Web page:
The Gladers run through the Maze for an hour without seeing or hearing any Grievers. As they near their target, Thomas feels fear for his friends rather than courage. When they arrive at the corner that leads onto the passageway to the Cliff, they hear the sound of Grievers. Minho tells everyone to stop running and scouts ahead, when he comes back he says there are over a dozen Grievers in front of the Hole just waiting for them. Thomas says that the beetle blades must have let the Creators know that they were planning this attack.
The approaching showdown between the Grievers and the Gladers marks the climax of the novel. Will the Gladers succumb to fear and run away, sacrifice one of their own in order to save themselves, or will they stay hopeful and fight?
Thomas sees more Grievers coming from the opposite direction, blocking off their escape. The group huddles together and Alby, in act of brave desperation, throws himself at the Grievers guarding the Hole. They swarm over him and tear his body apart. When Newt tries to save him, Thomas tells him there is nothing he can do for Alby now. Minho says that Alby didn’t want to go back to the real world so he sacrificed himself, hoping that the Grievers would stop their attack once they’ve killed one of them.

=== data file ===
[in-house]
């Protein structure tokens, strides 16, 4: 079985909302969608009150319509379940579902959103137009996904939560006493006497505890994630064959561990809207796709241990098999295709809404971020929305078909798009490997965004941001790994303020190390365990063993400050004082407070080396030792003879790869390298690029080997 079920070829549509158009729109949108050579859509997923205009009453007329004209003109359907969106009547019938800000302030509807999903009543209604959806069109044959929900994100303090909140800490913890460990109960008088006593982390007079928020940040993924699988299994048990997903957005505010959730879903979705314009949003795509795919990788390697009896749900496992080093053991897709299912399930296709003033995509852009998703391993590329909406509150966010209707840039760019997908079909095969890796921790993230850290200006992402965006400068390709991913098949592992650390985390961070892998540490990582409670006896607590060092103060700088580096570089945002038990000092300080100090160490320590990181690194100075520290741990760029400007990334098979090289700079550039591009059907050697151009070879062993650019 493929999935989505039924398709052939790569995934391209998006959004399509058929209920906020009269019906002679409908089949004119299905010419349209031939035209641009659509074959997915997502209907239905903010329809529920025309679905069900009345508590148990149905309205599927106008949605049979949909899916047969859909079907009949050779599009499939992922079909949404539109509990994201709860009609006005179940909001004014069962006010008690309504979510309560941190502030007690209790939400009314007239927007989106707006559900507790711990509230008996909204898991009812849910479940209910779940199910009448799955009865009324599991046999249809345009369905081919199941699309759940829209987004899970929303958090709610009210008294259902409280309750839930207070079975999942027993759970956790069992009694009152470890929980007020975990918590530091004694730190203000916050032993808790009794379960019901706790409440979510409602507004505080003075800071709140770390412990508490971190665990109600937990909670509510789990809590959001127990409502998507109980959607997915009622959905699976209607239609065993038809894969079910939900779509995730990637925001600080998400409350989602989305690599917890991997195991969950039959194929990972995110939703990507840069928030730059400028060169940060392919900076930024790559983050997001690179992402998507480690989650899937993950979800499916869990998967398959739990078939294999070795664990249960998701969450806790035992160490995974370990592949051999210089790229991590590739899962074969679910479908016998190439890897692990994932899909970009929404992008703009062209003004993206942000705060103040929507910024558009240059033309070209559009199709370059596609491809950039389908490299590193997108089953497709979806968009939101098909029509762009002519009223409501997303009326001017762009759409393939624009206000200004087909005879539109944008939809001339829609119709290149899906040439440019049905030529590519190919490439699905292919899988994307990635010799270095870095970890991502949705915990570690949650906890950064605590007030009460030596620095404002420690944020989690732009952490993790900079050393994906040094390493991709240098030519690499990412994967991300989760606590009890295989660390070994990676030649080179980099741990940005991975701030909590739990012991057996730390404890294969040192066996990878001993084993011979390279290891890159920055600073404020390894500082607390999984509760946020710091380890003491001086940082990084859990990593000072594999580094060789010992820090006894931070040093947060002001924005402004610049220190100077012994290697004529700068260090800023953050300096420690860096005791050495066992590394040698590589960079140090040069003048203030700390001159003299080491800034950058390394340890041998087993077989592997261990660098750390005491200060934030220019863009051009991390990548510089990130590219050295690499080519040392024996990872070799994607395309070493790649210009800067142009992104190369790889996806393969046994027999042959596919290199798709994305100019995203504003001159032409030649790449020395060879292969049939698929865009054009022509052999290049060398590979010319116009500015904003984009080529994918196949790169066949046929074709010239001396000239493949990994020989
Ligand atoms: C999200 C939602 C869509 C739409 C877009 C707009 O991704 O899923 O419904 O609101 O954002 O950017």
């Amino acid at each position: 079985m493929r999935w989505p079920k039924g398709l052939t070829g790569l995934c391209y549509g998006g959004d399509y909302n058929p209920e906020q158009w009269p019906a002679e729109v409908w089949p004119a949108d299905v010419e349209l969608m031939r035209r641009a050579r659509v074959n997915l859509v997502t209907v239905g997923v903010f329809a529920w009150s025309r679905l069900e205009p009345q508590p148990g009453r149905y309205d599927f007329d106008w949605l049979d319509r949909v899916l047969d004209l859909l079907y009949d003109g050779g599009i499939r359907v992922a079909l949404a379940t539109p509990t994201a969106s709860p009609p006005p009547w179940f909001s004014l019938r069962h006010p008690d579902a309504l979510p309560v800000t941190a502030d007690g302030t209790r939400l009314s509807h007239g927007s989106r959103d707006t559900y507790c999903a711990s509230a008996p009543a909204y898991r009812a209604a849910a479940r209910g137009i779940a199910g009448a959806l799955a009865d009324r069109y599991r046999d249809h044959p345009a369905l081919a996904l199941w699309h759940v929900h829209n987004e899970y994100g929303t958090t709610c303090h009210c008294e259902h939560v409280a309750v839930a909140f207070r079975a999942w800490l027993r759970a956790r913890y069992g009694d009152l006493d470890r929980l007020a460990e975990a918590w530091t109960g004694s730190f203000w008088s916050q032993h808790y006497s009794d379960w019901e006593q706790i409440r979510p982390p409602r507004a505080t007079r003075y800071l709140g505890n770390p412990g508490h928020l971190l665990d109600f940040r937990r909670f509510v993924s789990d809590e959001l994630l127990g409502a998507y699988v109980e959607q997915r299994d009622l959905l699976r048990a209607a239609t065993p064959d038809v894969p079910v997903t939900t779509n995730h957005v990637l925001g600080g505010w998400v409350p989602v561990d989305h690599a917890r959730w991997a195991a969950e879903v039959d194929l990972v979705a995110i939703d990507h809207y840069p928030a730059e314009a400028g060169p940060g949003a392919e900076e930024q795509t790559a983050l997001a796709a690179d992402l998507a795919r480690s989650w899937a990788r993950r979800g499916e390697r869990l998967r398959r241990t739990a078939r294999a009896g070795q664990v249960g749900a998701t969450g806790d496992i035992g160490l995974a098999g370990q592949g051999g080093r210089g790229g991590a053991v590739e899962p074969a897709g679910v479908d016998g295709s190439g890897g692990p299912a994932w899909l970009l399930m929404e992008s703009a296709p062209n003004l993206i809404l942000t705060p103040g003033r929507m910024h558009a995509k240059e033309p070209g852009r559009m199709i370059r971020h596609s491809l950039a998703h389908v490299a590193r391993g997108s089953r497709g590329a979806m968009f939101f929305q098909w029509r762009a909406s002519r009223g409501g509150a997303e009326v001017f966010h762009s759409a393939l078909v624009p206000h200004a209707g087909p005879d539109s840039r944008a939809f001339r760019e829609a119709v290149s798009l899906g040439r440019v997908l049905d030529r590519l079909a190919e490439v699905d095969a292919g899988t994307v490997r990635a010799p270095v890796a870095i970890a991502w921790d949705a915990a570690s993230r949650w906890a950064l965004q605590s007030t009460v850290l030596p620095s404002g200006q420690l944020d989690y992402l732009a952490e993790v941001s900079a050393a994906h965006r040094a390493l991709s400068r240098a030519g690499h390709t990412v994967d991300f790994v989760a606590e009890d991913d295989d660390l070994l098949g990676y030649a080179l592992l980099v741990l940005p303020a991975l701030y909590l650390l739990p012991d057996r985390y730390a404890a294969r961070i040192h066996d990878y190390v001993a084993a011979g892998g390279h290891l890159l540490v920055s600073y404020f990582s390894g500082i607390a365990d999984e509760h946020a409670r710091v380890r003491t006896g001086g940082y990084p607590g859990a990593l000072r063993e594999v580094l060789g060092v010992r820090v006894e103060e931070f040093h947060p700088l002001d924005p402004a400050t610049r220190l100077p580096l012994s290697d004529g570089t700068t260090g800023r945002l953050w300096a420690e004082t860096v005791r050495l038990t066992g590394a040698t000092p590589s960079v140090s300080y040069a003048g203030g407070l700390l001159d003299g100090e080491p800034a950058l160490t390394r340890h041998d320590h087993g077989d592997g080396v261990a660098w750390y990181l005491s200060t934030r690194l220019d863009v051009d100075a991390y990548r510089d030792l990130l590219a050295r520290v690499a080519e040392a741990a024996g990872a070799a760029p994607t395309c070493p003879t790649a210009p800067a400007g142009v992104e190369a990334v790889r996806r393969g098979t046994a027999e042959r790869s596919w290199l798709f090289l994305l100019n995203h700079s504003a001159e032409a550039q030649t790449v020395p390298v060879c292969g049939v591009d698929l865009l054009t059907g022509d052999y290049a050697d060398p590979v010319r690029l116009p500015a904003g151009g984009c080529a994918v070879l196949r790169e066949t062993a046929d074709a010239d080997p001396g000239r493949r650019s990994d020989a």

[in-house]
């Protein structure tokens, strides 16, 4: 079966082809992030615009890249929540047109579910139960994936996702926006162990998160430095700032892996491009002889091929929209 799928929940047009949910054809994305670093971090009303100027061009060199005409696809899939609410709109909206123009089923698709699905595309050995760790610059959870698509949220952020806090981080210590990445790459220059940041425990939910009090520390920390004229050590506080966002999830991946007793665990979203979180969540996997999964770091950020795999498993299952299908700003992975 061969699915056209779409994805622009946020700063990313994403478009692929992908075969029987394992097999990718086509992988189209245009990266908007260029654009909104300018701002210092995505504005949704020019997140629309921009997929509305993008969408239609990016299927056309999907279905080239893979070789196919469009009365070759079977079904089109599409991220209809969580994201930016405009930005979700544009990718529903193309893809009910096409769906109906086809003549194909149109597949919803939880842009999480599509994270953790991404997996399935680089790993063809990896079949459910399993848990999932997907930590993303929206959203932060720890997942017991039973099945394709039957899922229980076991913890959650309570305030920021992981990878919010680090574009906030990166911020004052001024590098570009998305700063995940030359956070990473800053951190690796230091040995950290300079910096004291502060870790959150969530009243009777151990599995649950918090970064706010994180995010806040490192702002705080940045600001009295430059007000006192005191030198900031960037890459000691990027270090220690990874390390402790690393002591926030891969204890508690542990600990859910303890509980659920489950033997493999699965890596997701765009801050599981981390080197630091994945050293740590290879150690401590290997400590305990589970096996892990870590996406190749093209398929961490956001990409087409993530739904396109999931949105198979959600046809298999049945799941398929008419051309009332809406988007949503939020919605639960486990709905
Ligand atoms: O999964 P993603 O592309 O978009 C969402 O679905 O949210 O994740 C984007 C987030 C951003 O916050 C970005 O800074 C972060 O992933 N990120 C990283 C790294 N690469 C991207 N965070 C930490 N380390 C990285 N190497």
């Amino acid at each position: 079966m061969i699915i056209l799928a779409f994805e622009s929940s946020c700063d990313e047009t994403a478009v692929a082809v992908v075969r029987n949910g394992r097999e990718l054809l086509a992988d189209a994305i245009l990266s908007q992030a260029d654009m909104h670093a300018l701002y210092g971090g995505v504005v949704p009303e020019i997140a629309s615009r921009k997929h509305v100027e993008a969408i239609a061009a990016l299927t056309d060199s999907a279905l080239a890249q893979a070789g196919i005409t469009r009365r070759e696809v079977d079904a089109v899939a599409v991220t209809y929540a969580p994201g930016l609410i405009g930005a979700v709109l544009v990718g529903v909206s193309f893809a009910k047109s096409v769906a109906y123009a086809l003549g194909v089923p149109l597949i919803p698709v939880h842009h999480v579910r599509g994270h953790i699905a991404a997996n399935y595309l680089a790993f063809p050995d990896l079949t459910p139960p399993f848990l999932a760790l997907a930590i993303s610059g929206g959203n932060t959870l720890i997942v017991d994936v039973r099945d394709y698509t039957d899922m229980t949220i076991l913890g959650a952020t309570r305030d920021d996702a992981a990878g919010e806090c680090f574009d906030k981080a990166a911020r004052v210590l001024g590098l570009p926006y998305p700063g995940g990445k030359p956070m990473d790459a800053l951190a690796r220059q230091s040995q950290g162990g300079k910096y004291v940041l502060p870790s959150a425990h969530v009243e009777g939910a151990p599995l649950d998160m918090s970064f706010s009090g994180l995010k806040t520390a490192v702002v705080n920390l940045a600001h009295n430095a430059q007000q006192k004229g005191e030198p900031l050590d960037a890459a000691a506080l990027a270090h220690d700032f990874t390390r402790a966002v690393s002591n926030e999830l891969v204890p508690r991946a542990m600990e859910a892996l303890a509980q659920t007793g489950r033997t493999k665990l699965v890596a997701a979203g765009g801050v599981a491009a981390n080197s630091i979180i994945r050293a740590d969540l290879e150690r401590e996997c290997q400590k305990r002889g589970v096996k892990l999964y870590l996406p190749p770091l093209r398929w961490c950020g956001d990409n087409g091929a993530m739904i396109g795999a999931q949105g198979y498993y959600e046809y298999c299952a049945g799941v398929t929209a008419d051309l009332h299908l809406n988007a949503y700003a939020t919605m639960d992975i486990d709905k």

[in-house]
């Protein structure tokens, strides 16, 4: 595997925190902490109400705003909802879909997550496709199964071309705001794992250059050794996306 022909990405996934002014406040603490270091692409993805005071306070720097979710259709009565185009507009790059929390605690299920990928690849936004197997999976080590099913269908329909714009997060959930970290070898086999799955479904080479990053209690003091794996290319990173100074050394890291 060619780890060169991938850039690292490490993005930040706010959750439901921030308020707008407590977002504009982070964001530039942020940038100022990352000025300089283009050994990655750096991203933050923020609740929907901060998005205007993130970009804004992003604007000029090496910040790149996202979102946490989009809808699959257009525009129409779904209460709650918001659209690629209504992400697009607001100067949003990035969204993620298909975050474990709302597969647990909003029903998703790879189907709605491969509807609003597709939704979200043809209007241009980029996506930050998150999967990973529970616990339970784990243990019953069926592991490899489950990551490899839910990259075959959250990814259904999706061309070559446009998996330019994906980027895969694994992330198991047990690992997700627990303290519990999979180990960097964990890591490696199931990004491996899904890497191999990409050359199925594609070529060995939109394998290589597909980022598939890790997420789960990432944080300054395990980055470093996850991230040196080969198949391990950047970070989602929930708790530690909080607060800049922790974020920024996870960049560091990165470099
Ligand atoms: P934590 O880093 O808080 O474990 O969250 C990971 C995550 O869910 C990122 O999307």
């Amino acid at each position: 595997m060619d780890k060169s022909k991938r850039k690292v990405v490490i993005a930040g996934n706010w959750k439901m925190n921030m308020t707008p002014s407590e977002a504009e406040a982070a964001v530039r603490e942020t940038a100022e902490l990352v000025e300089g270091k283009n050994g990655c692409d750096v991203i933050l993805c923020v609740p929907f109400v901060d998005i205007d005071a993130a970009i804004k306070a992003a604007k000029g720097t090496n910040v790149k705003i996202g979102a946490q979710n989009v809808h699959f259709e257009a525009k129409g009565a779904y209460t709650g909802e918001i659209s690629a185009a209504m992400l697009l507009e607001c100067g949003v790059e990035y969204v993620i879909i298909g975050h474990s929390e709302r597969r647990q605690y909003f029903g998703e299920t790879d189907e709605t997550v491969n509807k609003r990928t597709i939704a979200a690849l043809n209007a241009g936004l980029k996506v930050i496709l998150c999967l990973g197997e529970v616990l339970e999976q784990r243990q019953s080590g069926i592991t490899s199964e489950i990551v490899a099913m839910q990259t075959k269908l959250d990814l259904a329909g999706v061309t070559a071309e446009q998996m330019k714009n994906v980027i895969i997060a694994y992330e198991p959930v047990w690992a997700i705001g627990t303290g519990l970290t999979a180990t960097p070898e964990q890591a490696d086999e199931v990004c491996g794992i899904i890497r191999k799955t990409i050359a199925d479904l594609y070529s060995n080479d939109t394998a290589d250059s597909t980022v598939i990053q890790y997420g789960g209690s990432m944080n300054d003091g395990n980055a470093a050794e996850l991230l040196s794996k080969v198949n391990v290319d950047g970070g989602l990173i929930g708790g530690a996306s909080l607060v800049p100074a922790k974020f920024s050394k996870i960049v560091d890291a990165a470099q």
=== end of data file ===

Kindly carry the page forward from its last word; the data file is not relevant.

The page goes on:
Alby becomes like a mirror image of Gally. Like Gally, Alby loses hope and sacrifices himself for the good of the Gladers. Alby’s sacrifice shows that not all self-sacrifices are acts of bravery. Alby only sacrificed himself because he was too afraid of the real world to try to escape.
Realizing that Minho is right, Newt tells the Gladers that their main priority is to protect Thomas and Teresa so that they can make it to the Hole. As Newt is speaking, the Grievers near the Hole start moving closer to the group. Alby’s sacrifice has failed to stop the Grievers from continuing their attack. Thomas’ fears are realized: the Grievers will kill more than one Glader tonight.
Alby’s fear and hopelessness make him needlessly sacrifice himself, revealing once again that self-sacrifice isn’t always the right decision. Alby’s failure to stop the Grievers suggests that self-sacrifice isn’t valuable or even particularly admirable when done out of rash hopelessness. If he had more hope, then he could have held on and risked his life in the more productive way of fighting the Grievers in the coming battle.